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“I was passed up for a promotion twice - and had to find out why."

Welcome to my 6 part collection of posts that I call the Success Series. Each post will tell the story of a manager I’ve helped overcome a crucial career hurdle. I hope that you’ll draw inspiration from these stories and will begin paving your own way towards the corner office.

 

This week, I’d like to present the story of Jane, who had been passed up for promotion twice. Like many of the people I’ve worked with, Jane was failing to reflect on one of the most important factors affecting career development - the image she had been projecting to others at work.

 

Hurdle

It was the second time that I had been passed up for a promotion. I was really confused - why was this happening to me? I was both disappointed and frustrated that I really didn’t know how to move on - what were the factors affecting career development? Associates of mine who had been successfully moving up the career ladder recommended that I get in touch with Etika. Honestly, I was hesitant, as I was sure that none of this could be my fault and that the best thing to do at the time was to leave my current job and seek greener pastures. When I told all of this to a friend of mine over a drink one evening, he urged that I heed the advice of my colleagues who had met with Etika - so I made an appointment for the following week.

 

Encounter with Etika

At about 7 pm one evening, I walked up the stairs leading to Etika’s office. When I entered the office, I was slightly taken aback - I suddenly found myself surrounded by what seemed like dozens of mirrors - just like you see in a house of mirrors at an amusement park. Trying to find my way to let Etika know that I had arrived, I peered into one mirror, then another, and so on, realizing that each mirror revealed a slightly different of image of me. When I managed to find and meet Etika, I asked her what the deal was with the strange entrance to her office. Rather than answering me, she asked me to think about the reason for the mirrors. I wasn’t sure, so she tried to help me a bit by asking me what I thought might be the reason why each mirror reflects a slightly different image. I was still clueless. She told me to compare these mirrors to all of the people whom I work with - colleagues, subordinates, and bosses. Each one sees me differently from each other as well as from how I see myself. I was starting to catch on, but was still a little confused. If everyone sees me differently, then how in the world would I be able to influence how they see me? This was just my point - wasn’t this just a hopeless mission? I thought to myself that coming here really was a waste of time. But then Etika said something that caught my attention. She said that if we can identify the things that people see in us, then it does open for us some kind of avenue to be able to influence our reflection. I wasn’t really convinced, in fact I was rather skeptical, but being an open person, I was willing to listen a bit more.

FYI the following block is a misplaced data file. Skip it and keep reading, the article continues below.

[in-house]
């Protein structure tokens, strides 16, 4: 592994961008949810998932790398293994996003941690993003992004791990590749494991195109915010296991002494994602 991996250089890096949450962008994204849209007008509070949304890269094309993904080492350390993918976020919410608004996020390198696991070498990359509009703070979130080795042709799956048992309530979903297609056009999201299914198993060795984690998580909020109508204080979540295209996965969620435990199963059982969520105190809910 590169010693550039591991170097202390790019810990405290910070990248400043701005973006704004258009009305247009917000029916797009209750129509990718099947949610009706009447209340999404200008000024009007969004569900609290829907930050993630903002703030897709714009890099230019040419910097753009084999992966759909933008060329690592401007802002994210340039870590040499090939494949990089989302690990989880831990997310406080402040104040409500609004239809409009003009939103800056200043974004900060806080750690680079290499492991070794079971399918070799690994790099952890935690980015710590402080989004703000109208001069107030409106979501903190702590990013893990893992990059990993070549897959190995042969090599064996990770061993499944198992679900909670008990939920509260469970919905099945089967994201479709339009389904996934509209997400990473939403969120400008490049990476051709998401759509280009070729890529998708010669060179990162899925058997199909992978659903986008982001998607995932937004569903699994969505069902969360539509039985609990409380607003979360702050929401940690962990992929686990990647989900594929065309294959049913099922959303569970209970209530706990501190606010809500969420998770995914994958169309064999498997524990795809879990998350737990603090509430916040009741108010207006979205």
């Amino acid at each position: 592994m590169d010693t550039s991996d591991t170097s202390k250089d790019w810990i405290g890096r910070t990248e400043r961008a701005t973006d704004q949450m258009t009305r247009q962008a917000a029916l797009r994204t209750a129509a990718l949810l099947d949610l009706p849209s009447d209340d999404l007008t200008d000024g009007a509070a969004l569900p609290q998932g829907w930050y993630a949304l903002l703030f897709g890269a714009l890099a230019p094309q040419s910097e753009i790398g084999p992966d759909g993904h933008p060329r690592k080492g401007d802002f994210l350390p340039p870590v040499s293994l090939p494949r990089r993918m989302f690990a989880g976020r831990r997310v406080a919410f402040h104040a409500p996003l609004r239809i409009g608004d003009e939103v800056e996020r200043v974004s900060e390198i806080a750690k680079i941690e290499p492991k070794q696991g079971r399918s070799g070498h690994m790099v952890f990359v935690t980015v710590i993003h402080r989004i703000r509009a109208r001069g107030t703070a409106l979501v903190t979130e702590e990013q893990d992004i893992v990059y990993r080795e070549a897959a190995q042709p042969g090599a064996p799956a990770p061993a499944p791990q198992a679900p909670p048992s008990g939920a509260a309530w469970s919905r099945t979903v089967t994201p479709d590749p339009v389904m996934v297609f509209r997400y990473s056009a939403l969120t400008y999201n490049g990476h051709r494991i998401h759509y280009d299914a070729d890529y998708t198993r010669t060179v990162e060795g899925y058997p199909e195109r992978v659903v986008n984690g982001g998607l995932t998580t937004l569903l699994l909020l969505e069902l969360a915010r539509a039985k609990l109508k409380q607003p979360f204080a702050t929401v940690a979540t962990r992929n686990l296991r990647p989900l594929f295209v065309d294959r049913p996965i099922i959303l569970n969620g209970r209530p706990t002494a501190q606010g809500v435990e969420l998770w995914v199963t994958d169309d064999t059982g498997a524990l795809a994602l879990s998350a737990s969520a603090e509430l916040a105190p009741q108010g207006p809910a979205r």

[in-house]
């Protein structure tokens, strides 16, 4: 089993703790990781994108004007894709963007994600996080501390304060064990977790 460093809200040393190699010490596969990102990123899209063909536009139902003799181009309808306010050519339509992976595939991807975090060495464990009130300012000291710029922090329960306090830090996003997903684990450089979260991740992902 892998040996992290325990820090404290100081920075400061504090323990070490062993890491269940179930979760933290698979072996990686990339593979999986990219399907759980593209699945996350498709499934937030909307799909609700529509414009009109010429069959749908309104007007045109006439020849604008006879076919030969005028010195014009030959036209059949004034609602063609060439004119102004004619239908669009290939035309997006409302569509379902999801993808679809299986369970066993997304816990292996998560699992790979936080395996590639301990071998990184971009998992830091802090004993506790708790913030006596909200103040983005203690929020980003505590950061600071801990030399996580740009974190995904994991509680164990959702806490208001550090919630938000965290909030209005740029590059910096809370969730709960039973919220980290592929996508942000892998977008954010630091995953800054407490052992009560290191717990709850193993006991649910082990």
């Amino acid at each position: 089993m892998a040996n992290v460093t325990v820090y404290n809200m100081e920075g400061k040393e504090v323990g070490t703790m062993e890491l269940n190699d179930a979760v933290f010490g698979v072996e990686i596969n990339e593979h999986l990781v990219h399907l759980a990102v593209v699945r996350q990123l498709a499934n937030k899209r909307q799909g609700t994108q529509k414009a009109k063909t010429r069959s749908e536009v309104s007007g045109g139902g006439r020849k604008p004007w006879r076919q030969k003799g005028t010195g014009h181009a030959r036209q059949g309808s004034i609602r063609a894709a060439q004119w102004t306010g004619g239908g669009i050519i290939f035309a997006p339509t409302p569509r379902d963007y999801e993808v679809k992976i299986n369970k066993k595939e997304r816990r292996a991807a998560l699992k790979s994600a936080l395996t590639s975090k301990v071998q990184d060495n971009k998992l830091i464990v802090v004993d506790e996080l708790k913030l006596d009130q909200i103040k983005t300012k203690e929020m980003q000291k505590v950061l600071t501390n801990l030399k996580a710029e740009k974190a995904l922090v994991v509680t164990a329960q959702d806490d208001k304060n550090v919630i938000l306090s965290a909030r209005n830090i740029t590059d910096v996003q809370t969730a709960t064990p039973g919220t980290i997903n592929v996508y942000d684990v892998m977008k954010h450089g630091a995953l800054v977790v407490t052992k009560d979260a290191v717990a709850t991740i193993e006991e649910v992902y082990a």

Road to success

Well, this “bit more” actually continued for just over a year - a year of self-reflection and hard work, mind you, but completely worth it. Within that time, I finally achieved that tempting career advancement and four years later, I made it to the coveted corner office. What’s the big secret? It’s those mirrors that I told you about - they’re always with me to help me along.  

 

What about you?

Jane finally realized that self-reflection is key to understanding how others see you. It paid off for Jane and will pay off for you, too.

 

Have you become more aware of the image you project to others? Leave a comment below.

 

And always remember:

 

Great managers are made. Not born.

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COMMENTS

I like this post, enjoyed this one appreciate it for putting up.

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